nortel partner experience evolution
Beginning in May, 1999, I was webmaster for the Nortel Information Center (NIC), Nortel Network's largest partner content site. Over the next year and a half, I took it from a series of directories accessed via an awkward, low-usability authentication system, to a branded static site experience, and eventually project managed the entire site's migration into an integrated, highly usable database.
How a back-end architecture revision transformed user experience
The NIC had been created by engineers as a simple directory system, sorted by region. If a product was multi-regional, files needed to be copied to multiple directories; global files were copied four times. The LDAP permissions setup required that partners sign in for each separate directory, which made for clunky user experience for partners supporting products in different regions. It worked like this:
Further complicating the situation was the fact that different product groups were supporting different directories and overlapping regions, with varying levels of rigor, so that one region might be updated while another was not. My goal was to create a branded, searchable website, improving usability and navigation, but before any of that could happen the permissions problem had to be solved. To fix this, I came up with a partner profile-based LDAP architecture:
After obtaining consensus from internal stakeholders, I implemented the necessary changes. The effect was immediate and dramatic: usage more than doubled in terms of files downloaded, return visits increased, and partners made more sales. Customer service tickets also reduced (I was the last level of media technical support for partners), giving me more time for research, site design and development, training product owners and teams, and eventually adding a team member to help support an increasingly useful site.
Personalized taxonomy, nortelnetworks.com
When Nortel’s product microsites were taken down and content integrated into one branded experience, all non-Web Business Organization (the corporate dev team) employees were let go or moved into different roles—except for my department, which was integrated into the WBO because of my efforts to promote usability, security, branding, and overall best practices. (We were also converted from contract to permanent employees.) Shortly afterward, a major personalization project was undertaken, to integrate intranet, extranet, and internet web presence into one personalized, dynamic application. I had two major roles in this.
- Project manager, data migration of static NIC content into an Interwoven Broadvision database, rebranding it as the Nortel Partner Business Center. Oversaw internal and contract technical team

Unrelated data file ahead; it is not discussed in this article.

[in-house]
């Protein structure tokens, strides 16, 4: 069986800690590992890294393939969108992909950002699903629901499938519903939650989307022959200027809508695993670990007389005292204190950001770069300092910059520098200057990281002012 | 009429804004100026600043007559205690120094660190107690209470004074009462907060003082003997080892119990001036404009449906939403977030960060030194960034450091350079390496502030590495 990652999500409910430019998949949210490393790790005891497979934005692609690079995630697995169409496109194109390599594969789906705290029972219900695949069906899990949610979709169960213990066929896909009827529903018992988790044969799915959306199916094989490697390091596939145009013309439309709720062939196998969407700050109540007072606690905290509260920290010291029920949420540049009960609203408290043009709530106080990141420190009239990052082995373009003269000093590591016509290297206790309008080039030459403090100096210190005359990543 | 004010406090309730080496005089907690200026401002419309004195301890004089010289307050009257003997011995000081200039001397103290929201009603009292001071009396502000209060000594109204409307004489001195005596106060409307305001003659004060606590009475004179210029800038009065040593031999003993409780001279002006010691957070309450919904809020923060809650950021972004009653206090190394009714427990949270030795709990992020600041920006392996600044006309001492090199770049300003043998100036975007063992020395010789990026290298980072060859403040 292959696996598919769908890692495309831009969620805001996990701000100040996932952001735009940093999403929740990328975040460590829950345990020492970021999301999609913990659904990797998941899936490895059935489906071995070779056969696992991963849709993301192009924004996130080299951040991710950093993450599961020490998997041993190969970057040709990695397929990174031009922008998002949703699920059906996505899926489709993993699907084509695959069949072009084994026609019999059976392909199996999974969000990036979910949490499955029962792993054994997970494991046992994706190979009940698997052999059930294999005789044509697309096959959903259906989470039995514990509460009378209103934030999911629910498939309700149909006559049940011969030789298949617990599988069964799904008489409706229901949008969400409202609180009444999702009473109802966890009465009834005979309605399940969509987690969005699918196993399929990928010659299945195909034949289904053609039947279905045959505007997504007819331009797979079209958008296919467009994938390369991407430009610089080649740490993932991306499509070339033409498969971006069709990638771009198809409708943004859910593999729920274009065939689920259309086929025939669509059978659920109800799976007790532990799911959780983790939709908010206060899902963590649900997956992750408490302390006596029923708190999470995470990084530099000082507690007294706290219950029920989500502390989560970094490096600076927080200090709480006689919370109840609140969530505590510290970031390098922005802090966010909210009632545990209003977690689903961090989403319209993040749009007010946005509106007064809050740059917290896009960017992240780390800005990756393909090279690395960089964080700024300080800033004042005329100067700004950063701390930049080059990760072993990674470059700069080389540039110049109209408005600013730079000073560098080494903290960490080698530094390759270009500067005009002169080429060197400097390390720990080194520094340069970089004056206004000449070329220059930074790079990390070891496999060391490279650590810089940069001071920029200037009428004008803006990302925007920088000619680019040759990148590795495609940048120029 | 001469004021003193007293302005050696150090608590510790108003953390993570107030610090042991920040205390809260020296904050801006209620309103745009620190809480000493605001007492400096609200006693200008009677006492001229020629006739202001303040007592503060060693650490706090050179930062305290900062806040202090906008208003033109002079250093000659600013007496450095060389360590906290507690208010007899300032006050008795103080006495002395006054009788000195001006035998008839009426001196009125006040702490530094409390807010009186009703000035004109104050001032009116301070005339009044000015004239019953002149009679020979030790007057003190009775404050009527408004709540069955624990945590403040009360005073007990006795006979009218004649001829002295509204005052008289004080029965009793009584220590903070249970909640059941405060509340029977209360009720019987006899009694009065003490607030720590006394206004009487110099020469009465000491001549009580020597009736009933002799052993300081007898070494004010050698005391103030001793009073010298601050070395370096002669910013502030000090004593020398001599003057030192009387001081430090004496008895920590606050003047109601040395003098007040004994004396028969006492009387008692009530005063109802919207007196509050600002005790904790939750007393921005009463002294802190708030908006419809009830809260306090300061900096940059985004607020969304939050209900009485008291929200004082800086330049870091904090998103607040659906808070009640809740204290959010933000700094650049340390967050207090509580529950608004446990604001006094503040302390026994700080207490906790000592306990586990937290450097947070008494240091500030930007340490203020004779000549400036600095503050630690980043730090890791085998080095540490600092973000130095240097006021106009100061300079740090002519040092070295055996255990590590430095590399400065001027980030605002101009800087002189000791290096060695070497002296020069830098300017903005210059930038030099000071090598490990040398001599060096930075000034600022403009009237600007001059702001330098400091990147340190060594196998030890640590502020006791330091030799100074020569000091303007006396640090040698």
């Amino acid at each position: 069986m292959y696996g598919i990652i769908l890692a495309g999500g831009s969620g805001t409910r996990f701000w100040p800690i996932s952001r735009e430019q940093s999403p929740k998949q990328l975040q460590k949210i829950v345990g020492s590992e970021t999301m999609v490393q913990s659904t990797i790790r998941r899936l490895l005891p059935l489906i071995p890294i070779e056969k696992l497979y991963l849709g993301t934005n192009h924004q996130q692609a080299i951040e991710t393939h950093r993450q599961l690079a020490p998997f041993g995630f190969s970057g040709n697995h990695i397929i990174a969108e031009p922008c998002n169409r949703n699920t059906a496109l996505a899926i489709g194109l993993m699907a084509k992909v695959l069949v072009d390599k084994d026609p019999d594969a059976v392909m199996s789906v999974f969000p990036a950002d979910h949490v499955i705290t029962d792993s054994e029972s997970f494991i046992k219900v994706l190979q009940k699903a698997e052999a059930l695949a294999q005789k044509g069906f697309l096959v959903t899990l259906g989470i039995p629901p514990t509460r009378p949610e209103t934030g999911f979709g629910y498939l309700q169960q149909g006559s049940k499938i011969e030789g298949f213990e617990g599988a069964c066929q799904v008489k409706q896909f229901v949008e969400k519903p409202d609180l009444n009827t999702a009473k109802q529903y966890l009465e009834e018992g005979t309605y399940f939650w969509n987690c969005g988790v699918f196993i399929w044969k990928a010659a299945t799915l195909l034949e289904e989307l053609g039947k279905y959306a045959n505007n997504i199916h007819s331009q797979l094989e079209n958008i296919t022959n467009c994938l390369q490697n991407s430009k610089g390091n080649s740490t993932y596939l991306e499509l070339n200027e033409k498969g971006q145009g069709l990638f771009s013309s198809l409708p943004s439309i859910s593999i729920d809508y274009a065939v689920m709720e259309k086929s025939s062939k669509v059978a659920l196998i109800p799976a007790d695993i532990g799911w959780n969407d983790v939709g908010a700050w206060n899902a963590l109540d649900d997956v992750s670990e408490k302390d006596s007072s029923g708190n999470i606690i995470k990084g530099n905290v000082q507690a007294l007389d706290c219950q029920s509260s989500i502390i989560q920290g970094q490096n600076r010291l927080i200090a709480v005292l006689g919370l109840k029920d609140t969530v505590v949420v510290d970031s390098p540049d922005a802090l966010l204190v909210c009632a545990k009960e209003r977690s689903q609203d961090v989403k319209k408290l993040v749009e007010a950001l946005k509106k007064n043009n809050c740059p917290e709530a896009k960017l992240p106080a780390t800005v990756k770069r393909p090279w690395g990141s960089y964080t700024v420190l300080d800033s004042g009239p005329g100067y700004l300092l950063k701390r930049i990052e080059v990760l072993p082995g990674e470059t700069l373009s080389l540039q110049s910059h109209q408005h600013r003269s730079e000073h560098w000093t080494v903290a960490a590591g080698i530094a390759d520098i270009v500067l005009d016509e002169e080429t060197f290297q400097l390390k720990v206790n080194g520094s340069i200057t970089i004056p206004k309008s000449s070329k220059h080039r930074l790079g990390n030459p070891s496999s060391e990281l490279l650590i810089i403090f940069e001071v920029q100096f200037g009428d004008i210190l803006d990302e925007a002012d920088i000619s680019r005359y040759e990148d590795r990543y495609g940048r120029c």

- Site Evolution Coordinator. This role was fairly complex, and included work as:
- Liaison between partners, marketing, product development, engineering, executive management, customers, and vendors to determine requirements. Used creative problem-solving and collaboration to overcome conflict between departments.
- Developing a flexible taxonomy that managed extremely complex metadata for personalized site: categories and values for products, document types, permission levels, regions, languages, and applications were the tip of a very large iceberg. To this end, created hypercube (OLAP cube) to track region x product x profile (personas) x content type.
- Developed relational tables and mapped fields from existing databases into new Broadvision enterprise management system; helped normalize same.
The taxonomy, based in cognitive science as well as extensive audience analysis, was a success. In October, 2000, my paper on it was featured at LocalNet2000, a global system engineering conference in Aylmer, Quebec.
Towards a More Cognitive Knowledge Management
Knowledge management has traditionally been performed along the following path: gathering, organization, refinement, and dissemination. This positional paper will seek to suggest a more flexible approach, closer to human cognition, to enhance information flow and simplify architecture. The typical two-dimensional classification systems developed for static, printed data ignore the multi-dimensional aspects of web data; unfortunately, many web information schemata do not stray far from these boundaries. Drawing from systematics theory, cognitive psychology, library science, and traditional web information design, a new approach is synthesized which emphasizes multiple, flexible taxonomies, non-hierarchical, non-compound attributes, and future evolution of this into artificially intelligent and pseudo-intelligent sites.
what, where, & when
Web content manager, knowledge engineer, webmaster
Nortel Networks (nortelnetworks.com)
UX, web design, graphic design, taxonomy, training, branding, content strategy, IA (information architecture), usability, SEO (search engine optimization), branding, copy writing, user-centered design, usability, B2C, B2B, Adobe PhotoShop, Adobe Illustrator, Macromedia Dreamweaver, Flash, Fireworks, web analytics, advertising.